Jan. 6 committee sets next -- and possibly final -- hearing, to detail riot reaction 'minute by minute'
Chair Bennie Thompson said the session would be "the last one at this point."
The House Jan. 6 committee is expected to hold its next and -- for now -- final hearing on July 21 at 8 p.m. ET, according to sources familiar with the matter.
The hearing has not yet been officially announced and it's unclear if it will end up being the final public hearing, though members say they expect as much.
When asked Tuesday afternoon about the next hearing, Committee Chair Bennie Thompson, D-Miss., said it would be "the last one at this point."
Thompson told reporters on Tuesday that after next week's hearing, any further public sessions would be based on new information investigators receive.
The panel, which includes two Republicans, has been investigating the Capitol riot on Jan. 6, 2021, for about a year and has been holding a series of hearings since early last month.
At the conclusion of Tuesday's hearing -- which focused on the chaotic and sometimes heated days before Jan. 6, as well as former President Donald Trump's influence over far-right groups and ties between those entities and some in his circle -- Vice Chair Liz Cheney, R-Wyo., said the next hearing will analyze "minute by minute" what was going on at the White House as the events of Jan. 6 unfolded.
"You will hear that Trump never picked up the phone that day to order his administration to help," Cheney said. "This is not ambiguous. He did not call the military. The secretary of defense received no order. He did not call his attorney general. He did not talk to the Department of Homeland Security. [Vice President] Mike Pence did all of those things."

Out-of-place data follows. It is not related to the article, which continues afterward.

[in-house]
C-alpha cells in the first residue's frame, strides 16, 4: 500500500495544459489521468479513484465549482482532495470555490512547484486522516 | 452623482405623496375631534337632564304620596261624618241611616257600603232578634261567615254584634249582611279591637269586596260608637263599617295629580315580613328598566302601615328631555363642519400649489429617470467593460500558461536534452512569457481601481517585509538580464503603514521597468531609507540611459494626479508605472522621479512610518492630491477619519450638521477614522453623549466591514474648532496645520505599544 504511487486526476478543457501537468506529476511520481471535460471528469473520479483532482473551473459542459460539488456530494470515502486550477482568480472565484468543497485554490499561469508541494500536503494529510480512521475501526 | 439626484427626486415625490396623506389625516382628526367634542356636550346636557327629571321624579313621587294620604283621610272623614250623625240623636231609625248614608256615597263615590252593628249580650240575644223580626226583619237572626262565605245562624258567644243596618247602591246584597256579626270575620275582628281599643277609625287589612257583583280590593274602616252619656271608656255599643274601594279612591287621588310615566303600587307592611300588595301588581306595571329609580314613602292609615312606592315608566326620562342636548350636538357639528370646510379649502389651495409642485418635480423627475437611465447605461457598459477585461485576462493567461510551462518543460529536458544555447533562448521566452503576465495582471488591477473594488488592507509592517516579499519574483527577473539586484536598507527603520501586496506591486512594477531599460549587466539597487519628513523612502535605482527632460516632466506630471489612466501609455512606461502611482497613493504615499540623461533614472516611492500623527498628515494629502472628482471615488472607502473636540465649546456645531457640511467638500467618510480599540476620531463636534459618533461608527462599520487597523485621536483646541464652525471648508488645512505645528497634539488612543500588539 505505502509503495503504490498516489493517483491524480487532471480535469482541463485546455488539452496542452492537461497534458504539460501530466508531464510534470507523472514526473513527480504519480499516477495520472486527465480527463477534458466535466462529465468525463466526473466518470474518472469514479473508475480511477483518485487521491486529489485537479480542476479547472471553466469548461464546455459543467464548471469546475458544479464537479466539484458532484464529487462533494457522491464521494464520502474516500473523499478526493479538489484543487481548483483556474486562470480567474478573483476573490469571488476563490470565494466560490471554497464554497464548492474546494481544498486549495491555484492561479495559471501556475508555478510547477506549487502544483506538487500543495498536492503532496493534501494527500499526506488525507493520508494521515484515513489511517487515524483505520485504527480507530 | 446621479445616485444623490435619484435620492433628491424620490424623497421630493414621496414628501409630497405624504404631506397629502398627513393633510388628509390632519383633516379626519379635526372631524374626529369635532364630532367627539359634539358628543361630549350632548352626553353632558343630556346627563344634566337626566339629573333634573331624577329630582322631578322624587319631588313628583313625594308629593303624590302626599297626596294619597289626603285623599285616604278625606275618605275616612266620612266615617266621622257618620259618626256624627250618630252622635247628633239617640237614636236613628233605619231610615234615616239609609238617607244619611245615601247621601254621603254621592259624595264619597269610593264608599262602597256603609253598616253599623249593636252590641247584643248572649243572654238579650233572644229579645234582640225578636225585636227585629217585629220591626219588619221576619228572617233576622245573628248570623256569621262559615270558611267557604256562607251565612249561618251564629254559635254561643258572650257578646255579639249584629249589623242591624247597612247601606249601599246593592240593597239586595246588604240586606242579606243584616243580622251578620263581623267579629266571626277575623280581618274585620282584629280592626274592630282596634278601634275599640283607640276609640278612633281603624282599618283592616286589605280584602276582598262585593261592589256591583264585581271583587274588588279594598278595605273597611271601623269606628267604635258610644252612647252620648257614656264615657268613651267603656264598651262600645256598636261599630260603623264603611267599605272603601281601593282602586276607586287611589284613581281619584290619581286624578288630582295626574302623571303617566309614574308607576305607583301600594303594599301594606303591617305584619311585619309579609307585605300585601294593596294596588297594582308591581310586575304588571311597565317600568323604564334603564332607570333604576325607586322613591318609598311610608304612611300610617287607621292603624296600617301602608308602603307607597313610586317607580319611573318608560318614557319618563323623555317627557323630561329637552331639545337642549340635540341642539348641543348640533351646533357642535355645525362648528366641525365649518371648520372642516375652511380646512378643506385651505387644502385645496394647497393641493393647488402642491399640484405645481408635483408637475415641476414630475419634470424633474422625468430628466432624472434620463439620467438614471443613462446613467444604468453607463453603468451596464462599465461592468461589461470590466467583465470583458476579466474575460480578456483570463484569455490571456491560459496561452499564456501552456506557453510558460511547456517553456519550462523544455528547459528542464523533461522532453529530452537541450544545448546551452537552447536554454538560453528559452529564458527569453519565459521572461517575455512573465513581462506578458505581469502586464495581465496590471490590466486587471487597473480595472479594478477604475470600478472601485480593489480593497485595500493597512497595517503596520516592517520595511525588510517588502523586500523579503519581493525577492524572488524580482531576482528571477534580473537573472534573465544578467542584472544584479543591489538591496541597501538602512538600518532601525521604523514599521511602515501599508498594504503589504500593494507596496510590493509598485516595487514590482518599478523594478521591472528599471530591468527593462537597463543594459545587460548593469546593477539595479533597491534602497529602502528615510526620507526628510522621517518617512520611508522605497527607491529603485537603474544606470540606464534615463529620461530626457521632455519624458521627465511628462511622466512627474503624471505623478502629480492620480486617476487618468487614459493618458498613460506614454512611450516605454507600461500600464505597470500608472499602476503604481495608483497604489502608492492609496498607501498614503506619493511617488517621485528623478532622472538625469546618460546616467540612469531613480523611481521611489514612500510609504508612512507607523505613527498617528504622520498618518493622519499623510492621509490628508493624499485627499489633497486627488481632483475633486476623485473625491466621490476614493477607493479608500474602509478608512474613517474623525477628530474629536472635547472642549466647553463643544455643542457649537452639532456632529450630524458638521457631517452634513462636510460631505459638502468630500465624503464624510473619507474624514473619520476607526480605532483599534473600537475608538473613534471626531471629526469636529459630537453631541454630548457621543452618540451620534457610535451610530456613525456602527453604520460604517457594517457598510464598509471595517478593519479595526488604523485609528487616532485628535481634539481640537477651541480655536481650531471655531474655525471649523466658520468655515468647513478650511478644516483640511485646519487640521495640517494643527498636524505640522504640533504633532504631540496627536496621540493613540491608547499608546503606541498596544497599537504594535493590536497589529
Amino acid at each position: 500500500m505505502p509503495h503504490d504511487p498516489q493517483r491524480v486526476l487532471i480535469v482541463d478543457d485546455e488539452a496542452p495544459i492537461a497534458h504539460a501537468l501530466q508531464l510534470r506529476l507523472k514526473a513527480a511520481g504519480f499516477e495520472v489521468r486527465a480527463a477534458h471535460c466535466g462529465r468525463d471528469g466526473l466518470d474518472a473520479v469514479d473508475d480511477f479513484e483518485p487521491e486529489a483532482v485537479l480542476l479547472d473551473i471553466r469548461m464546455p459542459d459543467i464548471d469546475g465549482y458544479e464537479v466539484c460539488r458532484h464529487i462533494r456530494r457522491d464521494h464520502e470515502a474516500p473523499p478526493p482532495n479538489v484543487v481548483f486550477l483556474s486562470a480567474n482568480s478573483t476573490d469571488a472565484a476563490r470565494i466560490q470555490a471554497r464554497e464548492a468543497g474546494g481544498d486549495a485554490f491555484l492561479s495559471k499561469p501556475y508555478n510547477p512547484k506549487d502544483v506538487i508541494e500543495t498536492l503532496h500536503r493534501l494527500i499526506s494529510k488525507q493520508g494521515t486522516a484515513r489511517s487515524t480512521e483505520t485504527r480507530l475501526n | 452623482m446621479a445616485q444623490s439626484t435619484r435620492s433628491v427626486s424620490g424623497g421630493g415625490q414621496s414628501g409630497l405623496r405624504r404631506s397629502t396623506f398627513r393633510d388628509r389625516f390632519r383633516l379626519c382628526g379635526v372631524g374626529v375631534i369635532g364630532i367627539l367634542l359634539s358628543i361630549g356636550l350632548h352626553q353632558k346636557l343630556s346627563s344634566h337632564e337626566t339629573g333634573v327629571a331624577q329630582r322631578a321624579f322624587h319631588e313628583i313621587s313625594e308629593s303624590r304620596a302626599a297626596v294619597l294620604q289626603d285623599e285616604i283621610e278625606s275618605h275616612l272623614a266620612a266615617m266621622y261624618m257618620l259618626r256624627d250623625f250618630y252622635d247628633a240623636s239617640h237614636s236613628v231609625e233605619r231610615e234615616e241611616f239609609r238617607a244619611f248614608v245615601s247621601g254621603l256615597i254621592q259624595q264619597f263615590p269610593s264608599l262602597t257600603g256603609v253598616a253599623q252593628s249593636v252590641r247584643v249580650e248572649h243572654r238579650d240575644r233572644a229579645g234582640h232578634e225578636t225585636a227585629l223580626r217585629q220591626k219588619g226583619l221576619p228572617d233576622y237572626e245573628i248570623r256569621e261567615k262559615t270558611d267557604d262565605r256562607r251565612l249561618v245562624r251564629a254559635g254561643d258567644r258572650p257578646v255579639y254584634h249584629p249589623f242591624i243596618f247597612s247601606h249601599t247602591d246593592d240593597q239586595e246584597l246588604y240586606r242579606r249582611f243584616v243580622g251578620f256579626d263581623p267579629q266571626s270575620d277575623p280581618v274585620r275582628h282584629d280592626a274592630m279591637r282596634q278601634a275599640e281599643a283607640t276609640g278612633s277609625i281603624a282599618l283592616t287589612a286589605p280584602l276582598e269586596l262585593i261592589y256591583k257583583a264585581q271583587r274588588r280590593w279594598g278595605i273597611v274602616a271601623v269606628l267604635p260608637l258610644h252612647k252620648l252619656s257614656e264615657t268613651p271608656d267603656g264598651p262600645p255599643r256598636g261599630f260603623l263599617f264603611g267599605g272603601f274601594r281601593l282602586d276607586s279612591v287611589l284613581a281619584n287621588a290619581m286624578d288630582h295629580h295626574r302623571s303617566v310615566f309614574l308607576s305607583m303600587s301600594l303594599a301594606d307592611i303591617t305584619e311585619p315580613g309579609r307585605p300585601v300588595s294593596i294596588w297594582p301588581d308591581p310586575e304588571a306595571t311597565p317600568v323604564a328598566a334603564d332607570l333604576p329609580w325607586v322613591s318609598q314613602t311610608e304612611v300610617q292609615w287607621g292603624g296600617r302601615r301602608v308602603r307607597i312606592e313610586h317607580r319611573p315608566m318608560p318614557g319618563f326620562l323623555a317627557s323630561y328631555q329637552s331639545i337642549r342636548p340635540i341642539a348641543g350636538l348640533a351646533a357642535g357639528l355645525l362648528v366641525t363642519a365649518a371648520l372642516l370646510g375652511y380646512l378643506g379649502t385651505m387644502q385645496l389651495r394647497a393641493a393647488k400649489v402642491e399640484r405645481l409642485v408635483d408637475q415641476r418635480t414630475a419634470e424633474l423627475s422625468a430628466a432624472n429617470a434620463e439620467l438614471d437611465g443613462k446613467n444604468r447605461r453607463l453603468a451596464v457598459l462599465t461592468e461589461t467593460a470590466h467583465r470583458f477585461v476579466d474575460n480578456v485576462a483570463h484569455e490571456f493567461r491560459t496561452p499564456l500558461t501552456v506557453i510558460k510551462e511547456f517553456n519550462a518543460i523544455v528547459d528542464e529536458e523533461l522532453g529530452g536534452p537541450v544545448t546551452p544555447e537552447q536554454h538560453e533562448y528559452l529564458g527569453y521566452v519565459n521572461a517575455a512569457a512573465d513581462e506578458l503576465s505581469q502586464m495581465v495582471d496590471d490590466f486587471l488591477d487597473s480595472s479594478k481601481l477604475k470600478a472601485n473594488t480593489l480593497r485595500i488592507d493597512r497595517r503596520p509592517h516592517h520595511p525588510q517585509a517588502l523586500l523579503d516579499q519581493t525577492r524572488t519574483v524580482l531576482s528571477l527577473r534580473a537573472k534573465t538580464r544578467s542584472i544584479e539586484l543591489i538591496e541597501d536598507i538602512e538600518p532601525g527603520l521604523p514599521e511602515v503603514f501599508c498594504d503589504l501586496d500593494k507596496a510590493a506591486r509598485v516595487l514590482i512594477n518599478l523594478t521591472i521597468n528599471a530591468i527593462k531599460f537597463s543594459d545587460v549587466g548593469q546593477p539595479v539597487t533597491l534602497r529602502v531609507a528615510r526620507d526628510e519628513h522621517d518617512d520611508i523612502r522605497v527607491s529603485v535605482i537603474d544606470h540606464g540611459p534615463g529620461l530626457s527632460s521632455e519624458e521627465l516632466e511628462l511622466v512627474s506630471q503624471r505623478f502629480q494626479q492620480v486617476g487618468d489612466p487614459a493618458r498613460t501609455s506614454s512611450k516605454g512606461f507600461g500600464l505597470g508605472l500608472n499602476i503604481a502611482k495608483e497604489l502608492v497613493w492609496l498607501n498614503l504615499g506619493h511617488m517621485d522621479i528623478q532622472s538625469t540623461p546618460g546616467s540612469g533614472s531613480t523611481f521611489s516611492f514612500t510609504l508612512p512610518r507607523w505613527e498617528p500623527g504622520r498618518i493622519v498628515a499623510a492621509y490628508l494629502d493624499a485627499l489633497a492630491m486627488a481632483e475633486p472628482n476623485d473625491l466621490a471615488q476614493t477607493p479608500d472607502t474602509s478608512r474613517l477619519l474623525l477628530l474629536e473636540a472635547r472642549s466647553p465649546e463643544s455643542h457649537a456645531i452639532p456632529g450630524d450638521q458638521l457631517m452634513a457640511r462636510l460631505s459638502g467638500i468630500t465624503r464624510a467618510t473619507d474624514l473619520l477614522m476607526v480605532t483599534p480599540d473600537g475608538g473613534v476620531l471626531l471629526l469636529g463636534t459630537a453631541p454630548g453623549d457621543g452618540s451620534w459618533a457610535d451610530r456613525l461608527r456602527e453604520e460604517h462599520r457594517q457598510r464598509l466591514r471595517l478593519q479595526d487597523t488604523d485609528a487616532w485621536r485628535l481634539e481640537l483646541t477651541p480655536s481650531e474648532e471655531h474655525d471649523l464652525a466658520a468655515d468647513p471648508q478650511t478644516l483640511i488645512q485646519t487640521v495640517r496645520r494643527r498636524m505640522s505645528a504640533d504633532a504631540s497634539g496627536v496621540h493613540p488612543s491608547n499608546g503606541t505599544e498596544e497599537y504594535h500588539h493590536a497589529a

Among the revelations from the hearings so far, according to public testimony, as well as clips from past depositions and other materials, were extensive new details about Trump's plan to somehow overturn his 2020 election defeat, as well as his knowledge that his election fraud claims were baseless, his knowledge that some of his supporters were armed the day of the insurrection and his knowledge that various plans proposed by his aides were objectionable -- if not illegal.
Trump has denied wrongdoing and has repeatedly assailed the committee as one-sided and politically motivated.
He has also attacked the character of certain witnesses, many of whom are his former aides and attorneys.
Separately, the Department of Justice -- which has prosecuted various cases related to Jan. 6 -- has been watching the hearings closely.
The committee is expected to produce a final report.
ABC News' Alexandra Hutzler contributed to this report.